They’re top of the cops
EAST West 101 has dominated TV categories at the Australian Film Institute Awards and the peer-voted categories at the Logies.
It could not garner more critical acclaim if it tried and deserves its status as one of the finest cop shows in the history of Australian TV — and there have been plenty.
East West 101 has been faithful to the formula of having a big, over-arching case at its centre and separate smaller crimes contained in each episode.
Setting it so clearly apart from other shows in the genre is that East West 101 has been so bold in tackling race issues.
From the outset, the characters’ personal lives, the environment in which the police were working and the crimes seemed culturally charged in some way. It was an element that opened up so many rich scenarios you had to wonder why more shows don’t mix it up a bit, why they short-change themselves by going all white bread.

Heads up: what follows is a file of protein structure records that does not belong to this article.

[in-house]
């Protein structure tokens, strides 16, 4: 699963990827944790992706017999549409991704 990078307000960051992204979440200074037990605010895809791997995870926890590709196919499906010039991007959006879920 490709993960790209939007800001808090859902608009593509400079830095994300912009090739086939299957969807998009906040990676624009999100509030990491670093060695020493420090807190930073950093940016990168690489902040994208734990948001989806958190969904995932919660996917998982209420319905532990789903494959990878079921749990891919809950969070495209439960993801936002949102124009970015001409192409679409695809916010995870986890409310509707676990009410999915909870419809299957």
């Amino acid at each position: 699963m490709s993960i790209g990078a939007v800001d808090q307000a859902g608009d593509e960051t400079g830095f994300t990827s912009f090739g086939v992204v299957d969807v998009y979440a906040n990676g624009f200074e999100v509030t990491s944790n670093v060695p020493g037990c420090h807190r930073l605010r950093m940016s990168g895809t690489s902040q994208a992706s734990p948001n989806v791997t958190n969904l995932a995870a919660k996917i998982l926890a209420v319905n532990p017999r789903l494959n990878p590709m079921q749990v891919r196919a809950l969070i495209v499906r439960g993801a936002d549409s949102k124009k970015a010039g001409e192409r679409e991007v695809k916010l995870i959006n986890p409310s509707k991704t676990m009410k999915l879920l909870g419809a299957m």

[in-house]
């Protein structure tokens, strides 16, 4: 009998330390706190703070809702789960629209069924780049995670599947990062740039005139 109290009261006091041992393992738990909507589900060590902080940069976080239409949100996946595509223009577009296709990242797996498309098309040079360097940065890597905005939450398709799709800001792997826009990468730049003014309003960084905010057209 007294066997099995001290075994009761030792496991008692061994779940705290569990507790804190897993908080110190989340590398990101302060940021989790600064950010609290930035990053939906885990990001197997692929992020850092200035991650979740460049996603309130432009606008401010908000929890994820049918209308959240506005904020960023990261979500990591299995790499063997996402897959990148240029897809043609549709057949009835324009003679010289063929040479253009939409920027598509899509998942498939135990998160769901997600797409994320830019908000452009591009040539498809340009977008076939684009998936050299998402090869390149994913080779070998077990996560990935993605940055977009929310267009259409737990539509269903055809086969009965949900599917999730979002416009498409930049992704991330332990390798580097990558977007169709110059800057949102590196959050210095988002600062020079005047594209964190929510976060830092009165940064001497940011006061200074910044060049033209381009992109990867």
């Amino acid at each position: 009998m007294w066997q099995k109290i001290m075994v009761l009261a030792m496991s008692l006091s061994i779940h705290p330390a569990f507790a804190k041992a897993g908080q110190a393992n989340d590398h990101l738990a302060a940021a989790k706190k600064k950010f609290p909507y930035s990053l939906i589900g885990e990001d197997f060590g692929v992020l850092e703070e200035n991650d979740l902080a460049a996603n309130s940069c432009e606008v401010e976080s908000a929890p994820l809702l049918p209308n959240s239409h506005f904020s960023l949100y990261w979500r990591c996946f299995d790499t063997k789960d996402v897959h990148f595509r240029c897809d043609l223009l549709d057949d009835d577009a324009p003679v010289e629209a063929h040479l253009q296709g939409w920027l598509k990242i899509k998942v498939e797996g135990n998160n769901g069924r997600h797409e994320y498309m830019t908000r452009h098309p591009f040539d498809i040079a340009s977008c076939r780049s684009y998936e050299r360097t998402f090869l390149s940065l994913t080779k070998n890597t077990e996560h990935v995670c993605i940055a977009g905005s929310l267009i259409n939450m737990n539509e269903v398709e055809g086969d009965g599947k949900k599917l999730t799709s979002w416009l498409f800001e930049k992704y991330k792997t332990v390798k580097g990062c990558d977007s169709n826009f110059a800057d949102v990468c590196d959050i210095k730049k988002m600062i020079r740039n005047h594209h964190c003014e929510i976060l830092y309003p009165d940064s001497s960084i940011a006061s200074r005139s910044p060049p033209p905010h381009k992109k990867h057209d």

That series two almost didn’t make it into production is testament to the commitment of its creators to deliver great scripts.
Susie Porter, who reprises the role of Patricia Wright in season three, says the show was almost shelved after the debut season because producer Steve Knapman fretted over whether he could maintain its quality.
‘‘ They were not going to go ahead with season two because they couldn’t get their angles to the stories right,’’ Porter says. ‘‘ So it was kind of touch and go.’’
Porter and Don Hany are back on deck with Aaron Fa’aoso, Renee Lim, Danielle Farinacci and Tasneem Roc.
Also in the cast are Matt Nable and Aden Young— who recently completed shooting The Killer Elite with Robert De Niro and Clive Owen — Aaron Jeffrey, Tammy MacIntosh and Once Were Warriors star Rena Owen.
Season three explores the fallout from the wars in Iraq and Afghanistan through crimes committed in Australia.
‘‘ Without giving too much away, Insp Wright struggles in the coming season with personal dilemmas and decisions that shocked me to the very core of my moral fibre,’’ Porter says.
Knapman, who produces East West 101 with Kris Wyld, adds: ‘‘ The third season presented the usual challenge, if not a greater one. The inspiration behind the scripts came from the war zones of Iraq and Afghanistan. I was interested in exploring the universal truths of the experience of combat on men, as well as the collateral damage of innocent civilians that was the consequence of such supposed humanitarian intervention.’’ East West 101, SBS One, tonight, 8.30pm Getting the mix right: Susie Porter and Don Hany.